As my pal Matt refers to these on his wickedly popular blog Boy Culture… I had the audacity to frame a “Guydar” subject on the subway Thursday eve, thanks to my iPhone, flash off. I’m going with big score! *
Two lovely individuals who didn’t mind a bit when I took what I thought were covert picolas on the subway… that is, until I realized the flash had gone off. Lady Blue offered a beautiful smile and he… well, the hair says all. As they departed, she said, “Enjoy the photos,” with another wide grin.” How could one not love New York?
On Nov. 5, 1888, the Fifth Avenue Brooklyn Rapid Transit Elevated line opened, carrying passengers from Fulton Ferry just across the Brooklyn Bridge (which opened in 1883) through downtown Brooklyn to Bay Ridge. At the bottom of the top pic, you’ll see passengers waiting to board streetcars, while construction is taking place along the tracks.
Like most BK lines, funding in large part came from developers of Coney Island, who wanted to make it easy for all New Yorkers to reach the beach. The line also connected with the Long Island Railroad.
It was efficient, but what a bloody mess, huh? In 1940, the line was demolished, along with the majority of elevated lines in New York City. (Photos: NYC Vintage Images)
How the hell did they ever build the New York subway, anyway? The notion of burrowing under established streets, digging deep & precise tunnels and engineering a public transportation system at the beginning in the 20th Century—which continues to transport hundreds of thousands of passengers today—is mind-boggling.
However, as we see in this series of photos from Life magazine, it wasn’t always easy going… Above, in 1920, two elevated subway trains collided at a right angle, one of several deadly disasters within a few years time.
1900: Excavation of the Seventh Avenue subway line came to a halt when a taxi lost control and veered into the work site. At that point, construction workers used a cut-and-cover method, which required them to dig into sediment, create a passageway for the subway, then rebuild the road above it.1915: A dynamite blast caused the overhead road to cave in on the Seventh Avenue subway line, sending a streetcar collapsing onto the rubble. Seven died and nearly 100 were injured.
1900: Yikes! It all started with a single train line, the Interborough Rapid Transit, on Oct. 27, 1904, running from City Hall to 145th Street. This is scaffolding precariously balanced inside a newly excavated tunnel.
Some things never change: Times Square at rush hour in 1940; and Coney Island-bound in 1948.
Photographer Stephen Mallon captured these breathtaking images of the new life that comes to retired NYC subway cars, which are dramatically dropped into the ocean to become artificial reefs for sea creatures.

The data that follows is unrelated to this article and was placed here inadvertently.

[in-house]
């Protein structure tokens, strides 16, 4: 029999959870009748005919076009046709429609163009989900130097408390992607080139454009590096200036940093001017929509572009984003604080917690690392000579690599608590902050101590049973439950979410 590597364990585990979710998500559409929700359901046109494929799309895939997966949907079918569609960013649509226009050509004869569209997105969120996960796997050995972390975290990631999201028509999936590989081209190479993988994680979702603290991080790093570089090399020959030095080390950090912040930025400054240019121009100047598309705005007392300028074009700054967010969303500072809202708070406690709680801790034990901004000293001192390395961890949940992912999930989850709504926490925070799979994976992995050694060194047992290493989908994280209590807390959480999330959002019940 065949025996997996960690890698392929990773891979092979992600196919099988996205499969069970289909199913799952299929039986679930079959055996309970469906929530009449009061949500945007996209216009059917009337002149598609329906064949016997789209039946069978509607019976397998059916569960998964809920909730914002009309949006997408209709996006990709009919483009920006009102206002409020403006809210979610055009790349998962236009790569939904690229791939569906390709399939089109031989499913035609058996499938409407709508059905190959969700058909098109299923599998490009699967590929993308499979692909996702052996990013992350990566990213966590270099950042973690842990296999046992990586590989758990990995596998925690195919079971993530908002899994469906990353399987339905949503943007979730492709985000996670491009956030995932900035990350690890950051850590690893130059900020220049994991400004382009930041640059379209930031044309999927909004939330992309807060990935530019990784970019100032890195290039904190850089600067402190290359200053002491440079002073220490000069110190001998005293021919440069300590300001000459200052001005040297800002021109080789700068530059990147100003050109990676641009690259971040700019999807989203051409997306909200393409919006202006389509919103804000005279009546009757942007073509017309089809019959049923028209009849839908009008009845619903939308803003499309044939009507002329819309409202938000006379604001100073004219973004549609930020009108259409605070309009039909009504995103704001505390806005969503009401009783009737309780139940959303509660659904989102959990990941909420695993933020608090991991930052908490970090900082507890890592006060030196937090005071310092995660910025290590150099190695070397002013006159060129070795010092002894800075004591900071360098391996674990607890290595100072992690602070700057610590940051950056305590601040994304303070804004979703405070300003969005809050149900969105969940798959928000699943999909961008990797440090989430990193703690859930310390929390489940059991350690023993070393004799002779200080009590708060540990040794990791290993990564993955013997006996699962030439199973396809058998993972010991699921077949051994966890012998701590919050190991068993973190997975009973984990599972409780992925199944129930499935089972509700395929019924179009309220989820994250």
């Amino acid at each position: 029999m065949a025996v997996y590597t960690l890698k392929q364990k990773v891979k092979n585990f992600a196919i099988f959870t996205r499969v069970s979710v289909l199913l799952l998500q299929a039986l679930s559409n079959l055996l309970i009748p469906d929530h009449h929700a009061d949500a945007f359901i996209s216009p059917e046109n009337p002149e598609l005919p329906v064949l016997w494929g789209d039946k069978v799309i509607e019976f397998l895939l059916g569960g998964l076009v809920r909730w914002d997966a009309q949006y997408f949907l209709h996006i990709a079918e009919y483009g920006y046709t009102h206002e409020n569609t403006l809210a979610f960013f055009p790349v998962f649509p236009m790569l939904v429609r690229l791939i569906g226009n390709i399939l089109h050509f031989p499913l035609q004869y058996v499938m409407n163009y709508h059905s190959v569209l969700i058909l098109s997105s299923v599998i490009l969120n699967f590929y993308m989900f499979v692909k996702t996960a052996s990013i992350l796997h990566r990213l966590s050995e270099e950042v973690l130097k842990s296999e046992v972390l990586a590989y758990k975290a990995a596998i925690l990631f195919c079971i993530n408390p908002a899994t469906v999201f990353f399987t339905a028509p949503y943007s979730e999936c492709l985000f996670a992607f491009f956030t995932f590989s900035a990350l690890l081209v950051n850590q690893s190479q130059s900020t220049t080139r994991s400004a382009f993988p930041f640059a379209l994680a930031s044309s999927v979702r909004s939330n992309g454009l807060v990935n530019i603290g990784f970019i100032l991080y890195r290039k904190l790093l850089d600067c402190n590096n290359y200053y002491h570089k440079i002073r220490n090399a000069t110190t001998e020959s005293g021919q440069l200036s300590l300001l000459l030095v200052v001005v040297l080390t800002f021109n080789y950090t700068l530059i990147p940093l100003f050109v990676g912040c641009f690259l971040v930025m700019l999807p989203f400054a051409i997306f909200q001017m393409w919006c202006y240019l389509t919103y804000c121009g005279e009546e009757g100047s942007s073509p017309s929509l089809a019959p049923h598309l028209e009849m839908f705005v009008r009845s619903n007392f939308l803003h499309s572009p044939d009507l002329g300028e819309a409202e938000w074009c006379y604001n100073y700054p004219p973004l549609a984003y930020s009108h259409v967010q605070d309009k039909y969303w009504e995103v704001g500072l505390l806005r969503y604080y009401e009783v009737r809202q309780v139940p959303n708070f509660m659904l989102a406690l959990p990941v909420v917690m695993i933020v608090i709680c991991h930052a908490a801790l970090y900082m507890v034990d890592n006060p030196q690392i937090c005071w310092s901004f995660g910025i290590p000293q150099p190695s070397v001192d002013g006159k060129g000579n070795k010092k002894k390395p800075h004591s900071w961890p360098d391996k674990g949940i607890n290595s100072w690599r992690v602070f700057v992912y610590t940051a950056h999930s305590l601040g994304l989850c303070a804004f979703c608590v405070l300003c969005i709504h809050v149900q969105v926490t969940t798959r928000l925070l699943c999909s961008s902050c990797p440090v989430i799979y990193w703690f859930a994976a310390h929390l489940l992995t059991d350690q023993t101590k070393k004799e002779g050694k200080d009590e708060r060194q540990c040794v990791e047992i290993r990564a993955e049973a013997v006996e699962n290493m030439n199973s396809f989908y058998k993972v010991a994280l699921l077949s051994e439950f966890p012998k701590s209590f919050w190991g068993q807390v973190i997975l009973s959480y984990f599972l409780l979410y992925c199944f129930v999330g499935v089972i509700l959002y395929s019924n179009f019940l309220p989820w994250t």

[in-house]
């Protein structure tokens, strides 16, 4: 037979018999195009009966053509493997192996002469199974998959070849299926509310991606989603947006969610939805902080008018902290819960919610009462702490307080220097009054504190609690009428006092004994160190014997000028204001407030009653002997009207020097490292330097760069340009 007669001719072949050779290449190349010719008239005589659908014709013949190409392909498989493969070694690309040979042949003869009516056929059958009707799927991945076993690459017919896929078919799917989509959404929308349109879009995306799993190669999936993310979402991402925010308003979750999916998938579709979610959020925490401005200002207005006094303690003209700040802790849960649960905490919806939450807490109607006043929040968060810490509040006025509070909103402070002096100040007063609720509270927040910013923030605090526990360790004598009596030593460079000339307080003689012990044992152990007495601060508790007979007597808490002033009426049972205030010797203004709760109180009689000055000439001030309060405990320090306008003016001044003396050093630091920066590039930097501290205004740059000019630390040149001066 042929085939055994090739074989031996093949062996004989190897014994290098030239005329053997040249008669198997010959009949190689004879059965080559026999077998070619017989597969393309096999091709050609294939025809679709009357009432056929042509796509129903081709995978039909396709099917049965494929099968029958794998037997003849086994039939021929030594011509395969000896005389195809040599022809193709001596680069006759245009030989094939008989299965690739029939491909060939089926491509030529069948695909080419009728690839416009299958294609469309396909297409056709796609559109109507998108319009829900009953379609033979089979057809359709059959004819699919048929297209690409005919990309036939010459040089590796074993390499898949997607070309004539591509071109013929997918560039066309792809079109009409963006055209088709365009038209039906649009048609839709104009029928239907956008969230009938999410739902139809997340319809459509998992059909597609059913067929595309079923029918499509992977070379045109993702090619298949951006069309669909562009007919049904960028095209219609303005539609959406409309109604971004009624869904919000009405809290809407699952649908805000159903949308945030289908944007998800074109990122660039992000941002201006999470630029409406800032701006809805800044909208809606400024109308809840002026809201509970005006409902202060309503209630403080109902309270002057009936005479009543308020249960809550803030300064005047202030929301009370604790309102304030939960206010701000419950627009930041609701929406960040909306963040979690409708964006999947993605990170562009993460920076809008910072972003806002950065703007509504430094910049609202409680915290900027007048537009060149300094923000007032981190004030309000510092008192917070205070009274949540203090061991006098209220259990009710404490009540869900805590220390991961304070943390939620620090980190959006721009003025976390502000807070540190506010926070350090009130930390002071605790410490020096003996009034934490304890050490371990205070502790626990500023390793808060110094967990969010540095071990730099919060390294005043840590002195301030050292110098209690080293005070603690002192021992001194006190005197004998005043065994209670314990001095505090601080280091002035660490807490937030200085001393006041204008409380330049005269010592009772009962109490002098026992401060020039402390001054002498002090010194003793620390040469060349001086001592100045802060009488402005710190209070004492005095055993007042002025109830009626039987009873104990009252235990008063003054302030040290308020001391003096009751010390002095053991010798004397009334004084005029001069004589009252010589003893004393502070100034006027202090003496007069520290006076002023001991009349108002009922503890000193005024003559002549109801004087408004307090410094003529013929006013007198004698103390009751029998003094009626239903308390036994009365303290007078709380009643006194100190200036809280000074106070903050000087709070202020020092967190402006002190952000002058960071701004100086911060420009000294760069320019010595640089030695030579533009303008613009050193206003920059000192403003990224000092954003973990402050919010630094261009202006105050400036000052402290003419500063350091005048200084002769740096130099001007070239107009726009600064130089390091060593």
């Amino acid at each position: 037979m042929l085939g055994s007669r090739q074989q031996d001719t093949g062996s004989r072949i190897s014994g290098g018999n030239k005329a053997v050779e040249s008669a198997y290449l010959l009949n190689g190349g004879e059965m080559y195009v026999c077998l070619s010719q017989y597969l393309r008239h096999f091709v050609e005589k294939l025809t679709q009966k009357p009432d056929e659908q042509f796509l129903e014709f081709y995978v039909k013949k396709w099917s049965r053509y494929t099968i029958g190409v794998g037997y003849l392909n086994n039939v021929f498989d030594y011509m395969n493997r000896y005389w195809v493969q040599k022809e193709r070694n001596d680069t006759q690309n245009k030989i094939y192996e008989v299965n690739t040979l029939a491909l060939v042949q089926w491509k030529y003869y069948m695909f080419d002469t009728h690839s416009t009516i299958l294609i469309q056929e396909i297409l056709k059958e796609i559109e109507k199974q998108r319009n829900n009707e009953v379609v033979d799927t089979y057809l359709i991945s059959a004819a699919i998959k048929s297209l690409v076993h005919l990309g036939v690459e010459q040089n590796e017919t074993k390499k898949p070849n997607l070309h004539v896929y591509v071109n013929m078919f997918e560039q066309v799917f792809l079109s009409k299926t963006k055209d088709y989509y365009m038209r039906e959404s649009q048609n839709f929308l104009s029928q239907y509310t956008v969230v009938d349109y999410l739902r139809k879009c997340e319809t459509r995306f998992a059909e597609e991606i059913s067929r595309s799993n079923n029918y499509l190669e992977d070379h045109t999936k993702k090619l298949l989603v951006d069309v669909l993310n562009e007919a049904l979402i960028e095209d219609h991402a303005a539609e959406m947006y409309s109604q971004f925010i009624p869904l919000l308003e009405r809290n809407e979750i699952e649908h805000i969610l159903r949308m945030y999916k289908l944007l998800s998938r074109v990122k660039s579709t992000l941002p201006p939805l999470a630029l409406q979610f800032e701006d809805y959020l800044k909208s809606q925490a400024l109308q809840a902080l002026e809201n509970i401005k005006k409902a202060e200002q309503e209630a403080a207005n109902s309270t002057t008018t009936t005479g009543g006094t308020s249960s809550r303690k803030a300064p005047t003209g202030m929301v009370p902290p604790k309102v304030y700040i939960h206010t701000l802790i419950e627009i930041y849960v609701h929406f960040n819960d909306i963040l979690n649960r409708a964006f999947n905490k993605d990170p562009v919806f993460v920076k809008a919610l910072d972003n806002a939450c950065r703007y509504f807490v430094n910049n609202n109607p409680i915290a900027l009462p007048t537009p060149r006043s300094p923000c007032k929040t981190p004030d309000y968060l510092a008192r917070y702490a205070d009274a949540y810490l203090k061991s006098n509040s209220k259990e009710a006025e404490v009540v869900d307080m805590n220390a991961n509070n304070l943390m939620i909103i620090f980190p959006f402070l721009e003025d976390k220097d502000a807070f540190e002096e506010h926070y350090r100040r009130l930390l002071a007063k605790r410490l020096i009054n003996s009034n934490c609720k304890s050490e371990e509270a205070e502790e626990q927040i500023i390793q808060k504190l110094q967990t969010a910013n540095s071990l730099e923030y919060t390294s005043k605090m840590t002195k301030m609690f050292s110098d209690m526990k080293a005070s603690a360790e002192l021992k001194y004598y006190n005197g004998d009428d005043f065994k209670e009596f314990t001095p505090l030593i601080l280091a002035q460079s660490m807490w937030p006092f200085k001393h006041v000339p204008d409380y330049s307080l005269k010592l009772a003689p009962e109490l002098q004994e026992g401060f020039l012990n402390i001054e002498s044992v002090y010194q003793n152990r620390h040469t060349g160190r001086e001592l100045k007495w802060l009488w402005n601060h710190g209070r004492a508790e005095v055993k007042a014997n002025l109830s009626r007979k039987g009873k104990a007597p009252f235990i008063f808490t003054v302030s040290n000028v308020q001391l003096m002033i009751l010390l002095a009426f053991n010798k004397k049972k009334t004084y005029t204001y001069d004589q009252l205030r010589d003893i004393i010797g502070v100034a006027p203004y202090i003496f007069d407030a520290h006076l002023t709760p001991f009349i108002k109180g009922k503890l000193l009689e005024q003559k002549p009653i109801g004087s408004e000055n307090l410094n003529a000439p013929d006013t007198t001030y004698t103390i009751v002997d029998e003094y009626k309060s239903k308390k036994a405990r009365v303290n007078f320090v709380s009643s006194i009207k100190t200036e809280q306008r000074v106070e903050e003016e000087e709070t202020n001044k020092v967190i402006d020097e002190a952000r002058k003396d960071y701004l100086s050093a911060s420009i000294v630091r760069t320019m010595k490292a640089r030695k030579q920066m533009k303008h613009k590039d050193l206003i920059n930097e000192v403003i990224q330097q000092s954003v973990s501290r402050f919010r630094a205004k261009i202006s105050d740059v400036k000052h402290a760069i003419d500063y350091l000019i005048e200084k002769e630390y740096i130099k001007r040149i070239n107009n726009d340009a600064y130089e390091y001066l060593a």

The city decided a decade ago to donate the old cars so that mussels, barnacles and even sharks could glom on and weave in and out of the structures off the Eastern seaboard. His images are from 2008-2010, with cars ending up off the coast of Virginia, Delaware and Maryland.(Photos: Stephen Mallon/Works Artists/Frontroom Gallery)
I posted this long, loving look at the New York subway back in February and now, with The Smoking Nun’s new template, I offer an encore look, with the bigger, bolder, brighter images. This is a goodie.
Here’s a historic look back over the past 100 years of New York’s venerable New York subway system… from the 1920s to the 2010s. (P.S. This was a whopper to put together; I spent more than five hours collecting webbie photos from every conceivable locale.)
I honestly thought this was an April Fool’s joke, because seldom have I seen an idea as utterly asinine as the MetroMitt, one of those products you never realized you needed until you read how dangerous life can be without it.
According to MetroMitt.com, manhandling a New York subway pole is likely to invade your delicate system with countless deadly diseases, including: * Hepatitis A: causes jaundice and diarrhea * Staphylococcus: zits and boils * Pseudomonas: infects wounds * Streptococci: sore throats * Shigella: more diarrhea.
How’s this for a panic attack? The webbie states, “Human hands are among the most common ways for bacteria and viruses to be spread. With over 5 million people riding the New York City subway system on an average weekday, bacteria and viruses can be transferred by holding poles, touching seats and grabbing doors. MetroMitt is a free, disposable hand mitt benefiting riders conscious about personal hygiene.”
Further grossout statistics: a typical human hand carries about 150 bacterial species, bacteria reproduces every 20 minutes even after using hand sanitizer, and according to the NYC Subway Shmutz ’09 survey, 50% of subway cars across all lines are considered dirty.
Surprise: You can purchase ads to stamp on MetroMitts. Now I believe I see the real dirt here. It’s called opportunistic fear.